1872 - 1942

Modernisation under the Straits Settlements Police Force

The Straits Settlements Police Force

Shortly after the Straits Settlements became a crown colony in 1867, the police underwent a re-organisation with the enactment of the Police Force Ordinance (1871) in 1872. This gave rise to the Straits Settlements Police Force when one Inspector-General of Police, headquartered in Singapore, took charge of all the police forces in the Straits Settlements.

 Early khaki uniform worn from 1890 to before Second World War. Source: SPF


Sikh Policemen. © Gretchen Liu,"Singapore: A Pictorial History", 2007

The Straits Settlements Police Force faced many challenges in this new era. With the growth of trade due to events like the opening of the Suez Canal in 1869, Singapore grew rapidly. As the port flourished, large numbers of Chinese coolies flocked to Singapore looking for work. The new waves of mostly poor and uneducated male migrant workers brought along law and order problems. Prostitution, gambling, drug abuse, secret societies activities and riots were widespread.  Secret societies in particular, proved to be a major source of crime resulting in incessant rioting, thuggery and abuse of new immigrants. To combat this, the Chinese Protectorate was established in 1877 and new laws were passed to control secret societies. Following the 1879 Commission of Inquiry into the state of the police force, a new Sikh Police Contingent (SPC) was formed in the local police force in 1881. The SPC was deployed to form the nucleus of an elite armed police and, together with measures to reign in the influence of secret societies, proved an immediate success in maintaining law and order.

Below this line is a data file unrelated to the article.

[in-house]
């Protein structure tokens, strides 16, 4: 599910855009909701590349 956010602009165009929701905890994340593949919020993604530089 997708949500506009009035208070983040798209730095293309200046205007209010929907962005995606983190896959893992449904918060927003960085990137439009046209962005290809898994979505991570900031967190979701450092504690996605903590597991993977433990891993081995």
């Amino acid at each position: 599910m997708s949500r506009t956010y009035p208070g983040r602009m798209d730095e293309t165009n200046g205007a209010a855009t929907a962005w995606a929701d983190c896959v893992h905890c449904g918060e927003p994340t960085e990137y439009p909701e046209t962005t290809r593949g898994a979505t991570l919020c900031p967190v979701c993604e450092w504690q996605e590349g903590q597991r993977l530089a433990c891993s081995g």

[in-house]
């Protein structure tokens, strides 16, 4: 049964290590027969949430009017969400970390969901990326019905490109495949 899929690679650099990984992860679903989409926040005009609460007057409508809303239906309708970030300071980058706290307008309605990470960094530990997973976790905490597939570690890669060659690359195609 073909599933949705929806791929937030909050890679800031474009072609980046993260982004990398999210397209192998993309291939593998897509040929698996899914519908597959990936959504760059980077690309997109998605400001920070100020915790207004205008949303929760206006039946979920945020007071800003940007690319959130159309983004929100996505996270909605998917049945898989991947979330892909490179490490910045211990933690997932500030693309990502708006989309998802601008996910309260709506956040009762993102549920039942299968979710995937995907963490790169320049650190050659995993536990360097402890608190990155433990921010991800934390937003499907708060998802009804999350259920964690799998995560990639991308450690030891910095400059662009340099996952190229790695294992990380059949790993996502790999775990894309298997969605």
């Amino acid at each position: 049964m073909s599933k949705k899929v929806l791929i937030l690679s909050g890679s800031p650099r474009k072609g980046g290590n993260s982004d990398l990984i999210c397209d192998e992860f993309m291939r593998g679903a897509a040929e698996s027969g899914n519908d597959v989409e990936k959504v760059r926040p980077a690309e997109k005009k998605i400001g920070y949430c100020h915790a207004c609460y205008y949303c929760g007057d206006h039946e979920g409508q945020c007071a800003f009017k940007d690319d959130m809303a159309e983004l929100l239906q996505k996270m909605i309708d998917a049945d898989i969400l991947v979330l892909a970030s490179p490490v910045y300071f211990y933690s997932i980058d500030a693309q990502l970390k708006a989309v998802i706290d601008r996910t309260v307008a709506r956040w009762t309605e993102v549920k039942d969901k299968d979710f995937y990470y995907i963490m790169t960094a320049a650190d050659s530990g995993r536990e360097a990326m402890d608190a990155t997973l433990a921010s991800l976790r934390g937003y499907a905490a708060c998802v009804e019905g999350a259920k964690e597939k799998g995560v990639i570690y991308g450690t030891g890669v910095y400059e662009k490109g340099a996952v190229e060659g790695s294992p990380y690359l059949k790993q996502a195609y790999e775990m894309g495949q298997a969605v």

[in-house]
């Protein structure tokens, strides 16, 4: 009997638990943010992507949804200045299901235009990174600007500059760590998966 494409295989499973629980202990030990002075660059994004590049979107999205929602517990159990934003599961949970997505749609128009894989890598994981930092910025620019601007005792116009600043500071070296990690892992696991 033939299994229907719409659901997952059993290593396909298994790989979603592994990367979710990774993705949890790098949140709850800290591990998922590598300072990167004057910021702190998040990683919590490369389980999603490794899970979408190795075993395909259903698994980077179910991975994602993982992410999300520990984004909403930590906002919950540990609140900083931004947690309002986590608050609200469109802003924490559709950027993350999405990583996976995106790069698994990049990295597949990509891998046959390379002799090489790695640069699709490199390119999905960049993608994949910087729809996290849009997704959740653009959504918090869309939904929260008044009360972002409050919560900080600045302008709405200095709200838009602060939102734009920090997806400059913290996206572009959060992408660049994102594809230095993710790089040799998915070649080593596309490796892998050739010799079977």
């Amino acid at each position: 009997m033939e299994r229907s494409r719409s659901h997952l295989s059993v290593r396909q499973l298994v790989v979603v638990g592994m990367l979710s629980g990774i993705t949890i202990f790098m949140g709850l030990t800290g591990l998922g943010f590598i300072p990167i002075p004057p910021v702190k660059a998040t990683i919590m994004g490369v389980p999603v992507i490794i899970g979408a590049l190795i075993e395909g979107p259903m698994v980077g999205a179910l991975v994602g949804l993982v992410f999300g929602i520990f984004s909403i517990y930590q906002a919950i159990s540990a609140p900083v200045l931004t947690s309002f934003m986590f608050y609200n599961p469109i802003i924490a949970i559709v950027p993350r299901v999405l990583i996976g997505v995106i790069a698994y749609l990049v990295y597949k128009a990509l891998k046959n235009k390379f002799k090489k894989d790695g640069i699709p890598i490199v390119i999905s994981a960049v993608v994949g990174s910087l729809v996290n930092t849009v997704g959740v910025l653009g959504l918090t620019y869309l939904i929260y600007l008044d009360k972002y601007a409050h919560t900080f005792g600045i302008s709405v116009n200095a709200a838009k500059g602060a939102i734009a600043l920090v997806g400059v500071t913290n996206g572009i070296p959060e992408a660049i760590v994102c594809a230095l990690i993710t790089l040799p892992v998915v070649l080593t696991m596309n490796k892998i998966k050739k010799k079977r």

Old Hill Street Police Station vs now. The building was large for its time and once referred to as the ‘police skyscraper’. It was built as part of an infrastructural modernisation programme in the 1930s. Source: Courtesy of National Archives of Singapore


Central Police Station along South Bridge Road in 1911. The building was the police headquarters from the 1860s-1930s and demolished in 1978. Source: Courtesy of National Archives of Singapore



The turn of the century saw an ever increasing population and the police had to expand to cope with increasing crime, particularly internal security threats linked to overseas events in China, India, and Japan. The police responded with an expansion of policing and investigative capabilities, instituted proper training with the establishment of the Police Training School in 1929, as well as improved working conditions with new police stations. The Straits Settlements Police’s actions against communists and secret societies helped make Singapore safer and more prosperous but bred some resentment among the sympathetic Chinese who saw the police as a tool of the colonial government.


On 15 February 1942, Singapore fell to the Japanese and remained in occupation until their surrender in September 1945. This occupation dealt a heavy blow to the police force as many of its leaders, including Inspector-General A. H. Dickinson, were interned and it came under the control of the Japanese.